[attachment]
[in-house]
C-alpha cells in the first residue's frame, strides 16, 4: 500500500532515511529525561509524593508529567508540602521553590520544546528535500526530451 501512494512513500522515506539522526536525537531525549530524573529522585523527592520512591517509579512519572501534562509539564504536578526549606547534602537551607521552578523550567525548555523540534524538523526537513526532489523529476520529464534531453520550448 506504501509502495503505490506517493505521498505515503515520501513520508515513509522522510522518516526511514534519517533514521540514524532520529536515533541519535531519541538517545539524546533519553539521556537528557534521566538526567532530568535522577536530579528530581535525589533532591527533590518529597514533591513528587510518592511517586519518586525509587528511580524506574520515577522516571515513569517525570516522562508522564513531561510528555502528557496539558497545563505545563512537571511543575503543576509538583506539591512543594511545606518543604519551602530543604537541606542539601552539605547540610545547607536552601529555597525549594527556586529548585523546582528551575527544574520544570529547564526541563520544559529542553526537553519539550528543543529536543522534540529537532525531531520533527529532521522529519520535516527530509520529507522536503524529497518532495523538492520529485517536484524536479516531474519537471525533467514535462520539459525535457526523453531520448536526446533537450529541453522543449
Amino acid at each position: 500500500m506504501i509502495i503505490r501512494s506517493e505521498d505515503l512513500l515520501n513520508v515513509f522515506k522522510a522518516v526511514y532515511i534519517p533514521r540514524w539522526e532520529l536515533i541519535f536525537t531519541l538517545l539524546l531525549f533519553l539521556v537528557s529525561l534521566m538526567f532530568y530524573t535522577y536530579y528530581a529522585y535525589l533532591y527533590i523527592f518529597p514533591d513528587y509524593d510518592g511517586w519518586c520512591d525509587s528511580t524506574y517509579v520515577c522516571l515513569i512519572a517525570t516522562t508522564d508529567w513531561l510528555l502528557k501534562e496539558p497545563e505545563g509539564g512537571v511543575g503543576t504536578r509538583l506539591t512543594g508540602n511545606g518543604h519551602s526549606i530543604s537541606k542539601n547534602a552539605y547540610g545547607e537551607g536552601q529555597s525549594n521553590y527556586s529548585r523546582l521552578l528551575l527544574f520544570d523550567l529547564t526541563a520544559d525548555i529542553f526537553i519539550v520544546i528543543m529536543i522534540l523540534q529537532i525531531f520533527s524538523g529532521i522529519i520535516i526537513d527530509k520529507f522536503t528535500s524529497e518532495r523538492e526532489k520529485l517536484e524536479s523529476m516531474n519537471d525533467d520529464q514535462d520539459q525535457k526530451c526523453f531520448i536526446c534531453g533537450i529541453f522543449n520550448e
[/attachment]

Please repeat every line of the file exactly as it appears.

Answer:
[in-house]
C-alpha cells in the first residue's frame, strides 16, 4: 500500500532515511529525561509524593508529567508540602521553590520544546528535500526530451 501512494512513500522515506539522526536525537531525549530524573529522585523527592520512591517509579512519572501534562509539564504536578526549606547534602537551607521552578523550567525548555523540534524538523526537513526532489523529476520529464534531453520550448 506504501509502495503505490506517493505521498505515503515520501513520508515513509522522510522518516526511514534519517533514521540514524532520529536515533541519535531519541538517545539524546533519553539521556537528557534521566538526567532530568535522577536530579528530581535525589533532591527533590518529597514533591513528587510518592511517586519518586525509587528511580524506574520515577522516571515513569517525570516522562508522564513531561510528555502528557496539558497545563505545563512537571511543575503543576509538583506539591512543594511545606518543604519551602530543604537541606542539601552539605547540610545547607536552601529555597525549594527556586529548585523546582528551575527544574520544570529547564526541563520544559529542553526537553519539550528543543529536543522534540529537532525531531520533527529532521522529519520535516527530509520529507522536503524529497518532495523538492520529485517536484524536479516531474519537471525533467514535462520539459525535457526523453531520448536526446533537450529541453522543449
Amino acid at each position: 500500500m506504501i509502495i503505490r501512494s506517493e505521498d505515503l512513500l515520501n513520508v515513509f522515506k522522510a522518516v526511514y532515511i534519517p533514521r540514524w539522526e532520529l536515533i541519535f536525537t531519541l538517545l539524546l531525549f533519553l539521556v537528557s529525561l534521566m538526567f532530568y530524573t535522577y536530579y528530581a529522585y535525589l533532591y527533590i523527592f518529597p514533591d513528587y509524593d510518592g511517586w519518586c520512591d525509587s528511580t524506574y517509579v520515577c522516571l515513569i512519572a517525570t516522562t508522564d508529567w513531561l510528555l502528557k501534562e496539558p497545563e505545563g509539564g512537571v511543575g503543576t504536578r509538583l506539591t512543594g508540602n511545606g518543604h519551602s526549606i530543604s537541606k542539601n547534602a552539605y547540610g545547607e537551607g536552601q529555597s525549594n521553590y527556586s529548585r523546582l521552578l528551575l527544574f520544570d523550567l529547564t526541563a520544559d525548555i529542553f526537553i519539550v520544546i528543543m529536543i522534540l523540534q529537532i525531531f520533527s524538523g529532521i522529519i520535516i526537513d527530509k520529507f522536503t528535500s524529497e518532495r523538492e526532489k520529485l517536484e524536479s523529476m516531474n519537471d525533467d520529464q514535462d520539459q525535457k526530451c526523453f531520448i536526446c534531453g533537450i529541453f522543449n520550448e